Robert Duvall, Michael Gambon, Michael Jeter, Diego Luna, James Russo, Dean McDermott, Kim Coates, Abraham Benrubi"/>
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With: Kevin Costner, Annette Bening, Robert Duvall, Michael Gambon, Michael Jeter, Diego Luna, James Russo, Dean McDermott, Kim Coates, Abraham Benrubi
Written by: Craig Storper, based on a novel by Lauran Paine
Directed by: Kevin Costner
MPAA Rating: R for violence
Running Time: 139
Date: 08/11/2003
IMDB

Open Range (2003)

3 Stars (out of 4)

'Range' of Heart

By Jeffrey M. Anderson

The most surprising thing about Kevin Costner's new Western Open Range is that it's so low-key. It's what Andrew Sarris called a "bread-and-butter" Western as opposed to a "blue ribbon" Western.

A "blue ribbon" Western comes out of the starting gate with a respectable pedigree and usually goes on to earn a kind of proper awe and respect, such as films like High Noon and Costner's own Dances With Wolves.

But a "bread-and-butter" Western is the real thing, the kind of dime-store shoot 'em-up that real fans went to see on Saturday afternoons, munching popcorn and making "pow" noises while ducking behind the seats, aiming fingers at the screen. Great "bread-and-butter" Westerns include Rio Bravo, The Far Country, Ride Lonesome and A Fistful of Dollars.

Even more surprising is that Costner, who always occupies the direct center of his films, stepped aside and gave the movie's most interesting role to Robert Duvall, who takes it and gives it an Oscar-worthy zing. He's so constantly superb that you want to applaud all the way through.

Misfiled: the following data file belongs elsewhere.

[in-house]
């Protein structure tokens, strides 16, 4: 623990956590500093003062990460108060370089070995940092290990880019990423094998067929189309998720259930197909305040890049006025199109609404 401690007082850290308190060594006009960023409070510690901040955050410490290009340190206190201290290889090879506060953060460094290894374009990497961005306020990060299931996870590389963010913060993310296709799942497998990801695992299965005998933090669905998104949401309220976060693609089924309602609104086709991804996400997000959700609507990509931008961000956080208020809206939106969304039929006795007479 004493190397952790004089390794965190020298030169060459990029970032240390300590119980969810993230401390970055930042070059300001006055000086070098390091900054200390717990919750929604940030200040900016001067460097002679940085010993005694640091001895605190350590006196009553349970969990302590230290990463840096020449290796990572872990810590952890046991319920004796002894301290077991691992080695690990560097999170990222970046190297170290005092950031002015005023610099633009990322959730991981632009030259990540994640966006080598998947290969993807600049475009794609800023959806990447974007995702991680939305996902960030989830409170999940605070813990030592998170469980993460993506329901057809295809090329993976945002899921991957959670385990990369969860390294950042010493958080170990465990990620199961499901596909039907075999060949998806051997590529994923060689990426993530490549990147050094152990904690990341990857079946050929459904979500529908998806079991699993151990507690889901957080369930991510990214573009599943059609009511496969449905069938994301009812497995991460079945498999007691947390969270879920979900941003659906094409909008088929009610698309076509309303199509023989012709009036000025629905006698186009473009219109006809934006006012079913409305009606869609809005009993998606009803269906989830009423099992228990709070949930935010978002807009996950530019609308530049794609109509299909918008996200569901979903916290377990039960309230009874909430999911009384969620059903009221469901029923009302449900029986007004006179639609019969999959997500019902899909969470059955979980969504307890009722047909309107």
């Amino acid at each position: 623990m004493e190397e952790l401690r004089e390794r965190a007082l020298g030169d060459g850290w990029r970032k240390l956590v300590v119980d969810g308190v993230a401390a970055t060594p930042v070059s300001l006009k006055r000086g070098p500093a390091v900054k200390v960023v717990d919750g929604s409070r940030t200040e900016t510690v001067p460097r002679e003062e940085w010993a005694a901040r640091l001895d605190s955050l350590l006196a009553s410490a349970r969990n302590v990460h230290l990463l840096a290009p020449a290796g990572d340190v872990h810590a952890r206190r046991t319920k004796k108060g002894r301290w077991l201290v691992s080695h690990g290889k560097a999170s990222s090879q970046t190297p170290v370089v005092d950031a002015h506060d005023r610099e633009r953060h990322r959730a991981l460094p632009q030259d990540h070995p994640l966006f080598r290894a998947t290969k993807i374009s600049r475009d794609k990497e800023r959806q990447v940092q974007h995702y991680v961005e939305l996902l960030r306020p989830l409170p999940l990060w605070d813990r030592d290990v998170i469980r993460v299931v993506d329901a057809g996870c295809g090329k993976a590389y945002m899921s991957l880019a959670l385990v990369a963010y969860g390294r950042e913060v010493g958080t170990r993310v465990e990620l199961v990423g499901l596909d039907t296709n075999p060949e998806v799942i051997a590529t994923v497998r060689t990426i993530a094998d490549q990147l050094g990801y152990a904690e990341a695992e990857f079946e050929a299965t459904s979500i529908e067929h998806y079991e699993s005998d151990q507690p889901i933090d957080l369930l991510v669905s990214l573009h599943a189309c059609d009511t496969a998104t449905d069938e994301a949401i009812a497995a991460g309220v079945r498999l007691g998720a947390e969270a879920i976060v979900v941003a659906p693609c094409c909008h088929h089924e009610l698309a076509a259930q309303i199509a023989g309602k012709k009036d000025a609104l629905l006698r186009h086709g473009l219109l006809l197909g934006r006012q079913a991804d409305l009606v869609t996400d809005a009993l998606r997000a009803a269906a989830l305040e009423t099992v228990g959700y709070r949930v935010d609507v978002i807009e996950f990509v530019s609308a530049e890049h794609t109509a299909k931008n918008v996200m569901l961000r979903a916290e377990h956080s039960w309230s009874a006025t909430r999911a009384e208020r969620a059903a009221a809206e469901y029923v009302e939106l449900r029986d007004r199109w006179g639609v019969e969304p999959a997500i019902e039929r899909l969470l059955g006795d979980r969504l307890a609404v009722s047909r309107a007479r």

Duvall plays Boss Spearman, an old-time cattleman who roams the West looking for new patches of grazing land. Costner plays Charley Waite, Boss' most long-term and dependable hand. The rest of their crew includes the enormous, gentle Mose (Abraham Benrubi) and the scrappy Mexican youth Button (Diego Luna).

When their unit moves too close to a cattle baron's small town, the bad guy throws Mose in jail and attacks the rest of the encampment. After spending time with a doctor's pretty sister (Annette Bening), Charley and Boss quietly accept their fate and set out for revenge.

The final shootout belongs in the Western pantheon with the poetic, anti-heroic shootouts in Anthony Mann's The Far Country and Robert Altman's McCabe and Mrs. Miller. Its muddy, slow and sneaky action carries a heavy weight. You really feel this fight. It's lyrical but exciting at the same time, making most of this summer's juvenile action movies look pathetic.

Perhaps taking a cue from Clint Eastwood (with whom Costner worked in the underrated A Perfect World), Costner the director gives the movie a laconic, sweeping mood. It admires the beautiful, rolling landscapes, but gives them an emotional weight. Indeed, the settings almost "speak" more often and more clearly than the strong, silent characters do.

Open Range does prattle on a bit too long, taking a few too many bows after that amazing climactic set piece. But it's a terrific, mature departure for Costner as a filmmaker, and ranks among his very best work.

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